There has been a tectonic shift over the past two to three years with businesses realizing that analysis and measurement of critical business software is no longer simply nice to have, but a necessity. Every CIO, CEO, and board member is keenly aware of the fact that the stakes are too high and the size and complexity of mission critical systems has outpaced traditional technological safeguards.
More and more evidence is coming to light that the glitch-filled launch of the Obama Administration’s new healthcare marketplace, HealthCare.gov, was more than simply launch-day traffic overload. Technology experts who’ve gotten access to the site have reported that it appears to be built on a sloppy software foundation full of dead code and improper web-efficiency techniques — hallmarks of a software project rushed to meet a launch deadline.
Whether you move from an on-premise platform to a mobile device or a virtual cloud environment, security has always been the biggest concern. It’s no more shocking to hear about big banks, financial institutes, and large organizations shutting down their business or coming to a standstill due to an unexpected system crash, a security breach, or a virus attack.
Security outages are observed on all platforms. And it is becoming more and more challenging to detect and prevent such malicious intruders from getting into our complex multi-tier systems.
It’s no surprise that organizations are moving more and more of their business critical systems to the cloud because of its availability, speed, and ease-of-use. But how does this effect and organizations ability to properly test and maintain the quality of those systems?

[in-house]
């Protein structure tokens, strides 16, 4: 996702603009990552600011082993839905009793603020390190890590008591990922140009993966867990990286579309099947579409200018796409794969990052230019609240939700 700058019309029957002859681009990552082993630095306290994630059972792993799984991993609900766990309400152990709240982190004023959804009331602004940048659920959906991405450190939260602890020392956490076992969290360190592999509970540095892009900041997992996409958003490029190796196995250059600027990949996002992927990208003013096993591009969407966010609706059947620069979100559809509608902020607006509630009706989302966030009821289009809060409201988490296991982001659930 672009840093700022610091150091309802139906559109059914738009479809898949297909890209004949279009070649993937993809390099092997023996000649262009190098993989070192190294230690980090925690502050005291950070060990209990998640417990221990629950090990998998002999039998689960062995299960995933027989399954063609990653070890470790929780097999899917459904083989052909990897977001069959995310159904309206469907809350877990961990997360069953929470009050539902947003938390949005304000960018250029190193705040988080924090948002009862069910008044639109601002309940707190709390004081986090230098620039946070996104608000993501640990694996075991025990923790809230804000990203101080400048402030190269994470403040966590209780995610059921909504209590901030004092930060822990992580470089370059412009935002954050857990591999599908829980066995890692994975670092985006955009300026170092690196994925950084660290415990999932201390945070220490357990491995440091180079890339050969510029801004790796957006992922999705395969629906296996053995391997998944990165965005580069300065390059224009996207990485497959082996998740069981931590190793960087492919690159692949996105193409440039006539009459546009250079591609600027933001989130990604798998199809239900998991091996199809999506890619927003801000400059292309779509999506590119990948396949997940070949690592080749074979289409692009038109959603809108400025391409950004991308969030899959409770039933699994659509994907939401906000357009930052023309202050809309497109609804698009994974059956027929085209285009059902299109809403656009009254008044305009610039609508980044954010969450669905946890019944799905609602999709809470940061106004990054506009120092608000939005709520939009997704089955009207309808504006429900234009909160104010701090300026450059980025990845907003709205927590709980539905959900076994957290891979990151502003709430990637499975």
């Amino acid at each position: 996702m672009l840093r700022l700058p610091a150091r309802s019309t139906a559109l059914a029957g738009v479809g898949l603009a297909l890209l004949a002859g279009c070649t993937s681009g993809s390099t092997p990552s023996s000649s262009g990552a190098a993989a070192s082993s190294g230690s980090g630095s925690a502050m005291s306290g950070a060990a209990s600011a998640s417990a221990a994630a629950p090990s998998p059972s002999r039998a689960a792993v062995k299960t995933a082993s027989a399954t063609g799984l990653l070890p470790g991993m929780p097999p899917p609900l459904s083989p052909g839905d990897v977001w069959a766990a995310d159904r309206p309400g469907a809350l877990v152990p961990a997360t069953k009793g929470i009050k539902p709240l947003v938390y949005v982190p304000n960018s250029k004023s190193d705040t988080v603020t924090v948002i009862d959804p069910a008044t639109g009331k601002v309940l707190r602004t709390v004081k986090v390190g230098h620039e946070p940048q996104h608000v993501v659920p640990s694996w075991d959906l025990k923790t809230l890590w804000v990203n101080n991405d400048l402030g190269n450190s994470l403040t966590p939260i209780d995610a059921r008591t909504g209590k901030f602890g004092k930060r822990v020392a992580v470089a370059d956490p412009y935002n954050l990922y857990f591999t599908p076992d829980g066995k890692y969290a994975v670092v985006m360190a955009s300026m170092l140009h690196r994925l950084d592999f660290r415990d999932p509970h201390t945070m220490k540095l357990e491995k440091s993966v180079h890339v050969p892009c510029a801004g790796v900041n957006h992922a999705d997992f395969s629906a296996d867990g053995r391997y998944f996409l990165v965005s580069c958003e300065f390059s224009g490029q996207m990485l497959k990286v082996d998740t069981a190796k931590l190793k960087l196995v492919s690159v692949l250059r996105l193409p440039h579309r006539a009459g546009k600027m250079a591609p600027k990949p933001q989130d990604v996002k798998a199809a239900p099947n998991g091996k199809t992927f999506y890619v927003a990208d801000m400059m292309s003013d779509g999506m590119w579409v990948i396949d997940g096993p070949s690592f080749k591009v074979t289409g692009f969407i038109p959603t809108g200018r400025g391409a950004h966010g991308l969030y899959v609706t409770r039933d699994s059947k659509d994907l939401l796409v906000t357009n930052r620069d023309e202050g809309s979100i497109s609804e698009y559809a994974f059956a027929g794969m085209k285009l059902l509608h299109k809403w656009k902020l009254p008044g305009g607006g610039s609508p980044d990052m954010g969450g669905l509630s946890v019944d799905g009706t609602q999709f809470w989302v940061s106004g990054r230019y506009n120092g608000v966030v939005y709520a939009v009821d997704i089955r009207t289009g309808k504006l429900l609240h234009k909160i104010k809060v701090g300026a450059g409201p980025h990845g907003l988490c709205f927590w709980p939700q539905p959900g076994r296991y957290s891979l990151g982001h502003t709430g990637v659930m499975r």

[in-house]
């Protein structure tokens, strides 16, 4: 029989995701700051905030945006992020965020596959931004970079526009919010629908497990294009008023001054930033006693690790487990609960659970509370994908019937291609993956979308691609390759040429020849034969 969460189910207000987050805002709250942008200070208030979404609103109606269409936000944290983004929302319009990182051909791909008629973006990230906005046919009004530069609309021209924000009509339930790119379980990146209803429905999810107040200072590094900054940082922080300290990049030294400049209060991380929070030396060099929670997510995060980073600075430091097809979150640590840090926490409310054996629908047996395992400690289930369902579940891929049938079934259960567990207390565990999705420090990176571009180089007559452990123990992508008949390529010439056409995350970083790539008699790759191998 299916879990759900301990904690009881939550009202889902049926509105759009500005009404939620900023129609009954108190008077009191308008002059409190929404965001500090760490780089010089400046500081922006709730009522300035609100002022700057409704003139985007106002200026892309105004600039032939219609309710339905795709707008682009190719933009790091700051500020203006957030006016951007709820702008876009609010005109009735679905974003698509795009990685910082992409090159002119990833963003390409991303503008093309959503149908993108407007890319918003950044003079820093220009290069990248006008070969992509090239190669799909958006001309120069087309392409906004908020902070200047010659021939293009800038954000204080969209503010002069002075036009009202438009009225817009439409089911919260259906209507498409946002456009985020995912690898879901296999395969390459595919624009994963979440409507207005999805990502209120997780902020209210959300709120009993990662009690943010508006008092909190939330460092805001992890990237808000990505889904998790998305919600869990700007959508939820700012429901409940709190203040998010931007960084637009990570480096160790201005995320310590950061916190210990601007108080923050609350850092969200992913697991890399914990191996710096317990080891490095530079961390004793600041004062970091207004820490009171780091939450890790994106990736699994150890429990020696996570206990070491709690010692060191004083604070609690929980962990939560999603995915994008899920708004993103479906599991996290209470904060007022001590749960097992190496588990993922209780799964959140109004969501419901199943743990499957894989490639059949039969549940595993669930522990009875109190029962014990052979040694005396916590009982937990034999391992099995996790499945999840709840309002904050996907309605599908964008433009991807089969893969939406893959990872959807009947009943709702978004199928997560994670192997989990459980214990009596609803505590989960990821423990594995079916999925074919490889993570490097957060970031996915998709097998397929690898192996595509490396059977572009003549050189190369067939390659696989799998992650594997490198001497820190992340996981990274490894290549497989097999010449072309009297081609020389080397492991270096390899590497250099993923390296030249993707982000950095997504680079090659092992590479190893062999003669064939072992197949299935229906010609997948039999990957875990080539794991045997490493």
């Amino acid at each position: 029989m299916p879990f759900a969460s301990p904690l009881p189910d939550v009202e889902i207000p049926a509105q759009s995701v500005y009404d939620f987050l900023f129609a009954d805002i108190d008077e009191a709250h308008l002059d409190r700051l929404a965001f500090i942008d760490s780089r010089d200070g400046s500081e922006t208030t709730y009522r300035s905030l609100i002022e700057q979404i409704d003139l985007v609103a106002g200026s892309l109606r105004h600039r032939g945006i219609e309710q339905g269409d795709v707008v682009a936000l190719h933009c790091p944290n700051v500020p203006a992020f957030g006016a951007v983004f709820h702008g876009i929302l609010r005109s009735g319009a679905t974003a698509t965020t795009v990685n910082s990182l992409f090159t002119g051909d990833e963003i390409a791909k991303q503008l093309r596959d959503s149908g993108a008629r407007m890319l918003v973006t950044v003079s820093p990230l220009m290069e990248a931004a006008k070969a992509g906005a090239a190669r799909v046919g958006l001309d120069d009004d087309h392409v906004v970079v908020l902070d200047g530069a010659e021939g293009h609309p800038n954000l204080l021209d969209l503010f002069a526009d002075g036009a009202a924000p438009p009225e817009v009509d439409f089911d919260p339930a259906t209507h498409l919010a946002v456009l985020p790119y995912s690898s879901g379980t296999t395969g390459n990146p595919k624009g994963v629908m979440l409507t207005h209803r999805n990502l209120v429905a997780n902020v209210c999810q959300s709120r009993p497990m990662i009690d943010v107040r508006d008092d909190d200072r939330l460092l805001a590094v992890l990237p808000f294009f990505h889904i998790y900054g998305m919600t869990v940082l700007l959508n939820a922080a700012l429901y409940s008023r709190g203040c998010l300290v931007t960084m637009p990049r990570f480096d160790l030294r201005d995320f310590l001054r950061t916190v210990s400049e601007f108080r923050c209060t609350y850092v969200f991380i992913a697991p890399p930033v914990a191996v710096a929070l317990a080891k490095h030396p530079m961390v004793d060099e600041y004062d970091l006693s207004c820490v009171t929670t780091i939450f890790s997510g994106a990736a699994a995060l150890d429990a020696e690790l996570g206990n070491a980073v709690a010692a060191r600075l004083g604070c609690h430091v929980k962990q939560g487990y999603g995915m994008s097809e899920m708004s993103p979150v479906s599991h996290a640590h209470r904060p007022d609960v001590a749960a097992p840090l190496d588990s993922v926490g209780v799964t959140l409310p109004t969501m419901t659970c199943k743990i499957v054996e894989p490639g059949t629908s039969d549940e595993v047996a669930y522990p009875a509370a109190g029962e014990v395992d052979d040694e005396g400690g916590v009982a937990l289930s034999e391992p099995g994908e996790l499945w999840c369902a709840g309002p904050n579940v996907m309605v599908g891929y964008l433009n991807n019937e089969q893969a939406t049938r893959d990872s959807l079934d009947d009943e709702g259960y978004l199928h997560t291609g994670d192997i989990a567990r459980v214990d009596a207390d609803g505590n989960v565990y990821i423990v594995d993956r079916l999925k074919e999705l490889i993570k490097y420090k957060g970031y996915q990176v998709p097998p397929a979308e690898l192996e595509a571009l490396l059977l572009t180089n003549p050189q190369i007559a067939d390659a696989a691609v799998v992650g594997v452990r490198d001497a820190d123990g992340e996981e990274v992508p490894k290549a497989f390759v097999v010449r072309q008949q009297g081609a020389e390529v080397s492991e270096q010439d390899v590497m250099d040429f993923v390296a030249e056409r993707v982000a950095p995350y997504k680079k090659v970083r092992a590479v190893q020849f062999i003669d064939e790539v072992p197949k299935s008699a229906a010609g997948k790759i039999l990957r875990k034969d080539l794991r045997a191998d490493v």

The best approach we’ve seen so far is Service-Oriented Development of Applications (SODA) which is the process of developing applications with Service Oriented Architecture (SOA) in mind. The idea is to create an overall business service that is able to adapt to business ever-changing requirements at the lowest cost yet with the shortest cycle.
In the midst of debt ceiling and government shutdown negotiations on Monday, the Obama Administration launched its new online health insurance marketplace — HealthCare.gov — where Americans can go to shop for affordable healthcare.
However, it seems even the federal government isn’t immune from technical snags.
Measuring application quality to get useful results requires proper analysis of the right source code perimeter in the most relevant way. But it doesn’t stop with just one measurement, you can follow the evolution of indicators for a given period in order to anticipate potential troubles and to be in a position to make good decisions.
Everything moves fast in the IT world. It is said that a year can be translated to seven years in a dog’s life. Well, the translation is much higher in IT. Every year, new computing languages are created. They might differ from the previous one by a comma, but they are created nonetheless. Should we adapt our conceptions of software quality to those new languages?